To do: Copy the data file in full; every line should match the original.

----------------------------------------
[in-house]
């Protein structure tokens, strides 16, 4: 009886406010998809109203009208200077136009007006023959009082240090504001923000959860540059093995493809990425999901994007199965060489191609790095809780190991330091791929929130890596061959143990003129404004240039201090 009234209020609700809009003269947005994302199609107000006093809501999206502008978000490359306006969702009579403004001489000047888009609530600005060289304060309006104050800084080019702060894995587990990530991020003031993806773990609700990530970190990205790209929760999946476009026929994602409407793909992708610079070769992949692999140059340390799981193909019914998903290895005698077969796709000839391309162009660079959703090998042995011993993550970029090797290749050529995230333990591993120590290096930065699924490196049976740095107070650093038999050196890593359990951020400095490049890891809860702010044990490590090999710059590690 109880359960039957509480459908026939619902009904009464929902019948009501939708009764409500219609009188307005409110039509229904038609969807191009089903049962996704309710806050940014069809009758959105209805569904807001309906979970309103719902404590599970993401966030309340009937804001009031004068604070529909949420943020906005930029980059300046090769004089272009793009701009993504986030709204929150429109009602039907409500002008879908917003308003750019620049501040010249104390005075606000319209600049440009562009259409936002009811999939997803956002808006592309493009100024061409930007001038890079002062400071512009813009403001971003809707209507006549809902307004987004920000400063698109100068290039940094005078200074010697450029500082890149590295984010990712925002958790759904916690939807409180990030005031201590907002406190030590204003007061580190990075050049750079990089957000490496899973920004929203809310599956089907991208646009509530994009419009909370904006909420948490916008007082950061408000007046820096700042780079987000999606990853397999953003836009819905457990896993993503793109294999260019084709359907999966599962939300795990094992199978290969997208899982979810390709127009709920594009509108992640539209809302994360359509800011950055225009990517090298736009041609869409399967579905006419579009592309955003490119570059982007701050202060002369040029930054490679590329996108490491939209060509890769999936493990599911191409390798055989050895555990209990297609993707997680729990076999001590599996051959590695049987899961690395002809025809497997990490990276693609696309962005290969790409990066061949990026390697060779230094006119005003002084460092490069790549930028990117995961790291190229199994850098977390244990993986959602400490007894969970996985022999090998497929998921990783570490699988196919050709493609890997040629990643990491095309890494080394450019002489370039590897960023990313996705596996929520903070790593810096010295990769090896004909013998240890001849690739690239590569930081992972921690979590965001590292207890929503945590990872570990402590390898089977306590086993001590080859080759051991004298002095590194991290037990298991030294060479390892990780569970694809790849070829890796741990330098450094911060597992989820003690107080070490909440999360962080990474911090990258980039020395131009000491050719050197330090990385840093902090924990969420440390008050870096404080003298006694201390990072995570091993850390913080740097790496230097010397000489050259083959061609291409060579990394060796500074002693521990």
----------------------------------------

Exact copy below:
[in-house]
């Protein structure tokens, strides 16, 4: 009886406010998809109203009208200077136009007006023959009082240090504001923000959860540059093995493809990425999901994007199965060489191609790095809780190991330091791929929130890596061959143990003129404004240039201090 009234209020609700809009003269947005994302199609107000006093809501999206502008978000490359306006969702009579403004001489000047888009609530600005060289304060309006104050800084080019702060894995587990990530991020003031993806773990609700990530970190990205790209929760999946476009026929994602409407793909992708610079070769992949692999140059340390799981193909019914998903290895005698077969796709000839391309162009660079959703090998042995011993993550970029090797290749050529995230333990591993120590290096930065699924490196049976740095107070650093038999050196890593359990951020400095490049890891809860702010044990490590090999710059590690 109880359960039957509480459908026939619902009904009464929902019948009501939708009764409500219609009188307005409110039509229904038609969807191009089903049962996704309710806050940014069809009758959105209805569904807001309906979970309103719902404590599970993401966030309340009937804001009031004068604070529909949420943020906005930029980059300046090769004089272009793009701009993504986030709204929150429109009602039907409500002008879908917003308003750019620049501040010249104390005075606000319209600049440009562009259409936002009811999939997803956002808006592309493009100024061409930007001038890079002062400071512009813009403001971003809707209507006549809902307004987004920000400063698109100068290039940094005078200074010697450029500082890149590295984010990712925002958790759904916690939807409180990030005031201590907002406190030590204003007061580190990075050049750079990089957000490496899973920004929203809310599956089907991208646009509530994009419009909370904006909420948490916008007082950061408000007046820096700042780079987000999606990853397999953003836009819905457990896993993503793109294999260019084709359907999966599962939300795990094992199978290969997208899982979810390709127009709920594009509108992640539209809302994360359509800011950055225009990517090298736009041609869409399967579905006419579009592309955003490119570059982007701050202060002369040029930054490679590329996108490491939209060509890769999936493990599911191409390798055989050895555990209990297609993707997680729990076999001590599996051959590695049987899961690395002809025809497997990490990276693609696309962005290969790409990066061949990026390697060779230094006119005003002084460092490069790549930028990117995961790291190229199994850098977390244990993986959602400490007894969970996985022999090998497929998921990783570490699988196919050709493609890997040629990643990491095309890494080394450019002489370039590897960023990313996705596996929520903070790593810096010295990769090896004909013998240890001849690739690239590569930081992972921690979590965001590292207890929503945590990872570990402590390898089977306590086993001590080859080759051991004298002095590194991290037990298991030294060479390892990780569970694809790849070829890796741990330098450094911060597992989820003690107080070490909440999360962080990474911090990258980039020395131009000491050719050197330090990385840093902090924990969420440390008050870096404080003298006694201390990072995570091993850390913080740097790496230097010397000489050259083959061609291409060579990394060796500074002693521990």